As an optimist, you are often faced with an interesting dilemma: the rest of the world thinks that the world is getting worse, and you yourself think that it will get better – should you try to convince everyone else that it really gets better, Nicklas Berild Lundblad asks.
Is there a formula to rely on in human interaction? It seems like there is, and you have probably already guessed it... It is an optimistic one!
Nicklas Berlind Lundblad met Stanford Professor John McCarthy in the early 200s and it was the sort of meeting you don't forget.
If you thought that the successful moon landing in the '60s was due to luck and high ambitions, you are wrong. Nicklas Berild Lundblad writes about how optimism should be based on an analysis of what growing human abilities can achieve.
There is more to the question than you might think. It helps you shape your future, from a point in the future- as well as discover a richness of potential outcomes.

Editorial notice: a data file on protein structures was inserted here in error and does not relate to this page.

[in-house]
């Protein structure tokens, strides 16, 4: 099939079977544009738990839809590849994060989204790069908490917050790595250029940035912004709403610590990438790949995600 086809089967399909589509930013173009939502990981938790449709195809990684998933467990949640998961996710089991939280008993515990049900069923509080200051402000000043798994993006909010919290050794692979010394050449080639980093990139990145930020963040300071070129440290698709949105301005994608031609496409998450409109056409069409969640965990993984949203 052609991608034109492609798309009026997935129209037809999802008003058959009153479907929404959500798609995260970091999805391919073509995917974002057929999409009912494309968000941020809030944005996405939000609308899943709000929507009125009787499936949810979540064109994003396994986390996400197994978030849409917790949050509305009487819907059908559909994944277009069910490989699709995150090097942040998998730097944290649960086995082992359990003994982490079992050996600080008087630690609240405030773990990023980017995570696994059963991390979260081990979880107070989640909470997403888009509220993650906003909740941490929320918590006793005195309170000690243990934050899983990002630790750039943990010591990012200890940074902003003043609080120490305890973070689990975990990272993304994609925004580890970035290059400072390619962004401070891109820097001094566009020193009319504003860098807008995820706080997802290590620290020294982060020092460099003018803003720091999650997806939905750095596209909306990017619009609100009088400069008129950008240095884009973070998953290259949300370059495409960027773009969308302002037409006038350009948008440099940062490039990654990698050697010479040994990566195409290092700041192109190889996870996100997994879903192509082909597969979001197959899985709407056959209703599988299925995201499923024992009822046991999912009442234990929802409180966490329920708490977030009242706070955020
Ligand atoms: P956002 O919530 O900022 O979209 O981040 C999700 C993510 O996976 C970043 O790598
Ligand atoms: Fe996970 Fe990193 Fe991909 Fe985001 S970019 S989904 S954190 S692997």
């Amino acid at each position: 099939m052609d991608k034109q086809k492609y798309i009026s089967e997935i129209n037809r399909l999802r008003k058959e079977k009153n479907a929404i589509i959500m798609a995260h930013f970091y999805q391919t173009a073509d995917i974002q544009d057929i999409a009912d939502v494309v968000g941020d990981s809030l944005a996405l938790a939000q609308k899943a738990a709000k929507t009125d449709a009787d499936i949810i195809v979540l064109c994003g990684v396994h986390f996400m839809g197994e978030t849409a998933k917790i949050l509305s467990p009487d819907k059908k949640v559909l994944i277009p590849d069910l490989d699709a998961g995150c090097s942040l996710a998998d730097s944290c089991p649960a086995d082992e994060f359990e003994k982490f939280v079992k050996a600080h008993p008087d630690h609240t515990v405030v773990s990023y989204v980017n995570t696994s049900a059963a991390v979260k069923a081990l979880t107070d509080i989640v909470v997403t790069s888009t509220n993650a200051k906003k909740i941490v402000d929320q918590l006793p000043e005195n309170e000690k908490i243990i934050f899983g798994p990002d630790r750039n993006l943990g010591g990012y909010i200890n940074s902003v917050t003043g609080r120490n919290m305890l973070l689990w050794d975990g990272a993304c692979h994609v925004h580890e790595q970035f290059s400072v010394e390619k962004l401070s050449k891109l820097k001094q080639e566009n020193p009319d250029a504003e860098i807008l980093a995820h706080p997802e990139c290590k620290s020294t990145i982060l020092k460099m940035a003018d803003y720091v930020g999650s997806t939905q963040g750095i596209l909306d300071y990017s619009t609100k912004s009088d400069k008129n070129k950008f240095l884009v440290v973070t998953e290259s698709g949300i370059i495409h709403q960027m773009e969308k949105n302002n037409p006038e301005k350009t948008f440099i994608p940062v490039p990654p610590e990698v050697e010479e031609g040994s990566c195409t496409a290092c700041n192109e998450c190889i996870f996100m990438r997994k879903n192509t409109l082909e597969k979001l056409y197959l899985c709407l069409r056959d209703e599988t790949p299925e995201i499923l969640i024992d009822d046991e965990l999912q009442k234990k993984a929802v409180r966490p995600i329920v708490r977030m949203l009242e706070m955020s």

Optimists often get called nicknames, one of these is Pollyanna. But the real story about the nickname tells us something important about the power of optimism.
The optimist's view differs from the pessimist's in a fundamental respect: the optimist sees what could be done with the half-full glass, what it can be used for, and who might need a little water right now, writes Nicklas Berild Lundblad.
Over the past decade, we have had an increasingly vocal debate about the responsibility of platforms and the future of freedom of expression. Nicklas Berild Lundblad believes that there is reason to be optimistic about the development.
Optimists gain their edge by starting from an assumption of improvements and iterating from there, and they can boost their efforts by collaborating, writes Warp News Expert Nicklas Berild Lundblad.